The Lost Empire (1984 film)

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The Lost Empire
The Lost Empire FilmPoster.jpeg
Directed by Jim Wynorski
Produced by Jim Wynorski
Written by Jim Wynorski
Starring Melanie Vincz
Raven De La Croix
Angela Aames
Paul Coufos
Robert Tessier
Angus Scrimm
Music by Alan Howarth
Cinematography Jacques Haitkin
Edited by Larry Bock
Distributed by JGM Enterprises
Release date
June 22, 1984 (Wilmington, NC)
February 1985 (general release)
Running time
83 mins
Country United States
Language English

The Lost Empire is a 1984 fantasy adventure film directed by Jim Wynorski. It stars Melanie Vincz, Raven De La Croix, Angela Aames and Angus Scrimm. Its general release was in February 1985 after a limited release on June 22, 1984 in Wilmington, North Carolina.[1]


The film opens at a jewelry shop in Chinatown, which contains a statue with one glowing red eye. Three masked figures kill the store’s owner, then try to pry the eye free. The police arrive, and after a bloody fight, all of the intruders and all but one of the policemen are dead, with the lone survivor being seriously wounded.

The next day, children are being held hostage in an elementary school. A black-clad figure enters and takes on the terrorists, killing all three before revealing that she is Inspector Angel Wolfe (Melanie Vincz) of the L.A.P.D. A man enters the school room and Angel strikes him, breaking his nose and knocking him down, before realizing that the newcomer is Federal Agent Rick Stanton (Paul Coufos), an old friend. The two spend the night together.

The next morning, Angel receives a phone call telling her that her brother Rob (Bill Thornbury), is in the hospital after the jewelry shop confrontation. Angel and Rick rush to his side, and Rob gives Angel a strange star-shaped object and a cryptic message that "the Devil exists, and the Eye knows where". Rick recognises the star and tells Angel about the legend of Lee Chuck (Angus Scrimm), who gained immortality at the price of giving the devil a new soul every day.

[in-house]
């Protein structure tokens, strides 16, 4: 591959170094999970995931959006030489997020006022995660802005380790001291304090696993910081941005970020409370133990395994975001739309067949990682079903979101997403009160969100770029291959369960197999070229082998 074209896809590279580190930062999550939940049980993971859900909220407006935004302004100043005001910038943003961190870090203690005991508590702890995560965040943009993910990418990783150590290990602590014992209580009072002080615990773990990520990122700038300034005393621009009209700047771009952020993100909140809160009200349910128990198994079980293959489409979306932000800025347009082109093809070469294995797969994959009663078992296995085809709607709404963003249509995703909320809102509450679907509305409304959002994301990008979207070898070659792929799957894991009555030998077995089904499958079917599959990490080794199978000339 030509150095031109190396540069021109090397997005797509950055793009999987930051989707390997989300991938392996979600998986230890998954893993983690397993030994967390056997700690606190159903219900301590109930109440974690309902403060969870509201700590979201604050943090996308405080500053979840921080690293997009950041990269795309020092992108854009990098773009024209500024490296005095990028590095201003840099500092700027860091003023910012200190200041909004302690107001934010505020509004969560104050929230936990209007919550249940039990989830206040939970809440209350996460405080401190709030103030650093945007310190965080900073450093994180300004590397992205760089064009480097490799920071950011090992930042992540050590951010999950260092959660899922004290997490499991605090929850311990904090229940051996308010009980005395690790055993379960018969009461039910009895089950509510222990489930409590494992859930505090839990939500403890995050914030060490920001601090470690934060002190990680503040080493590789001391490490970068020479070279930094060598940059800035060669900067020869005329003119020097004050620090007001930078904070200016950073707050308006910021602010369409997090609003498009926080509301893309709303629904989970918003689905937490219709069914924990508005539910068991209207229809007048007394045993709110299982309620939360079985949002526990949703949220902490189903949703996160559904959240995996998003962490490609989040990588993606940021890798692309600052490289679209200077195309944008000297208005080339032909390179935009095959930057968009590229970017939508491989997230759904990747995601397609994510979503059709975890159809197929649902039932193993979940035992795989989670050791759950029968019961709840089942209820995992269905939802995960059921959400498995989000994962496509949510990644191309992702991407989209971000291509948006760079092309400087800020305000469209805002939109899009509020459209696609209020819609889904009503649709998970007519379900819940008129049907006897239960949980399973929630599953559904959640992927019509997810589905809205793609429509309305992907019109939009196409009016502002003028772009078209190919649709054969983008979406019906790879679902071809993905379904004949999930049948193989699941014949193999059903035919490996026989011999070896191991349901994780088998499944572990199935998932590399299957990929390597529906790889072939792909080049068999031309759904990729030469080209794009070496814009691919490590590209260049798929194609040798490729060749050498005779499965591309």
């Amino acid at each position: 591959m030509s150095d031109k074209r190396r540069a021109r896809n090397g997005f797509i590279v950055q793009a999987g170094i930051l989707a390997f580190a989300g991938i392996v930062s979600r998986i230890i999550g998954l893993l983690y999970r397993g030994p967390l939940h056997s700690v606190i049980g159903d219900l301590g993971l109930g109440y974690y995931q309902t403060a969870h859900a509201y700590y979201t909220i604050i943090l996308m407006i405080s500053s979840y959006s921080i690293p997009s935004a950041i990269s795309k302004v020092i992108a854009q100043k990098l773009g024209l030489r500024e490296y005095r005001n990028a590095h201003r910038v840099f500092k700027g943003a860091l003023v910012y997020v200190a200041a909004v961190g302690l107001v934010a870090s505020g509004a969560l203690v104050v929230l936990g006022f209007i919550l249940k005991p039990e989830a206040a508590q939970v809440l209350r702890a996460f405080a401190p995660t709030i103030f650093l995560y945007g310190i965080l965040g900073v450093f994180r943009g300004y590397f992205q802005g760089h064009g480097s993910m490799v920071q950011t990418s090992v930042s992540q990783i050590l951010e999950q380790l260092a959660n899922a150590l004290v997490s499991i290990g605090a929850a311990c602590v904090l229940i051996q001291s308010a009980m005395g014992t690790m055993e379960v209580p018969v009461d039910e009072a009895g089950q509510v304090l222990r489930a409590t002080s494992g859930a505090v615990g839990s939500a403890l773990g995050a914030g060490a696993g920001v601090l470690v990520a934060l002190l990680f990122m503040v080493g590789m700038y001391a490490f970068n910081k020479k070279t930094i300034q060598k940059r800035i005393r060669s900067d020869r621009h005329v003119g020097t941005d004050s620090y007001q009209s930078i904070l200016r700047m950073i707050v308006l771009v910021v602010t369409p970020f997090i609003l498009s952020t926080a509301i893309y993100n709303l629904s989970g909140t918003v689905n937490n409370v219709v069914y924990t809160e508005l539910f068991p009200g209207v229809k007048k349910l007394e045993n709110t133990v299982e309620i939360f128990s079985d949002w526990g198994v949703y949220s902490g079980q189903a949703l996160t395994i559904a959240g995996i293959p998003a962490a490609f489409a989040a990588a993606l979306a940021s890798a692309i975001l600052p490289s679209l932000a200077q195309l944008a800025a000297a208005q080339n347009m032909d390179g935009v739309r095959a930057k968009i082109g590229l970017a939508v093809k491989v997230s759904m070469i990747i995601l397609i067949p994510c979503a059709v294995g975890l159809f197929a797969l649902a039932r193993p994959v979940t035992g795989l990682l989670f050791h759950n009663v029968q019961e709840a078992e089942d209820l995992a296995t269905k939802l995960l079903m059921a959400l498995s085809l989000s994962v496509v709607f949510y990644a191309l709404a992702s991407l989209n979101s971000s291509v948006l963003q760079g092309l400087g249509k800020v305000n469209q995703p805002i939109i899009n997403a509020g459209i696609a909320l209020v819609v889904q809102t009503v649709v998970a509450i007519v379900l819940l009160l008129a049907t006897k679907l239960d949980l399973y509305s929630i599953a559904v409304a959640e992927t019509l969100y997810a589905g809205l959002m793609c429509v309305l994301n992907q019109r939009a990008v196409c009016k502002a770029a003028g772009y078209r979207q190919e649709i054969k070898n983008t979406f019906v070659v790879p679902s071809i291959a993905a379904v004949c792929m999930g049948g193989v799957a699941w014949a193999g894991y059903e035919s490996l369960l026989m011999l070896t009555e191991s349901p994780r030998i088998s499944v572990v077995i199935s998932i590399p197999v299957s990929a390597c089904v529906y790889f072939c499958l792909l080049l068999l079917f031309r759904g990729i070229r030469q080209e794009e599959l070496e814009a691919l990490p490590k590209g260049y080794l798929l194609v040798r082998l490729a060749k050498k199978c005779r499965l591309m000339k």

Angel pays a visit to the crime scene. As she gazes sadly at the spot on which her brother was wounded, the glowing red eye drops, unnoticed, from the statue into her handbag. Angel is startled by the sudden appearance of a mysterious Chinese man, who turns out to be Inspector Charles Chang (Art Hern). Chang tells Angel and Rick about the Eyes of Avatar, into which the Dragon-God placed enough power to allow anyone possessing them both to rule the world; and about his belief that Lee Chuck is both real, and in possession of one of the Eyes. He further tells them that Dr Sin Do (Angus Scrimm, in a dual role), the leader of a religious cult, is somehow involved with Lee Chuck.

After learning that Rob has died from his injuries, a grief-stricken Angel forces Rick to tell her more about Sin Do, who is recruiting women for an army of terrorists, luring them to his island by promising them fabulous wealth. When she hears that Sin Do only accepts women in trios, Angel travels to an Indian reservation to see Whitestar (Raven De La Croix), an old friend, and asks her to join the mission, to which Whitestar agrees. The third recruit is Heather McClure (Angela Aames), a criminal who Angel promises a parole in exchange for her help. The three sign on, and are flown by plane to Sin Do's mysterious island fortress of Golgatha.


Melanie Vincz as Angel Wolfe
Raven De La Croix as Whitestar
Angela Aames as Heather McClure
Paul Coufos as Rick Stanton
Robert Tessier as Koro
Angus Scrimm as Dr. Sin Do/Lee Chuck
Blackie Dammett as Prager
Linda Shayne as Cindy Blake
Kenneth Tobey as Capt. Hendry
Tom Rettig as Officer Robinson
Angelique Pettyjohn as Whiplash
Art Hern as Charles Chang
Anne Gaybis as Prison Referee
Bill Thornbury as Rob Wolfe


Production crew[edit]

  • Director … Jim Wynorski
  • Producer … Jim Wynorski
  • Original story and screenplay … Jim Wynorski
  • Director of Photography .. Jacques Haitkin
  • Original music … Alan Howarth
  • Film Editor … Larry Bock

Home video[edit]

The film was released on VHS and Laserdisc by Lightning Video in 1984. Some thirty years later, after being out of print for more than two decades, it was released on DVD in Region 1 by Polyscope Media in 2014, with Pegasus releasing the film in Region 2. Bonus features included an isolated soundtrack, still photo gallery, and commentary track by director Jim Wynorski.

Notes and references[edit]

  1. ^ "Release info for The Lost Empire"., Inc. 

External links[edit]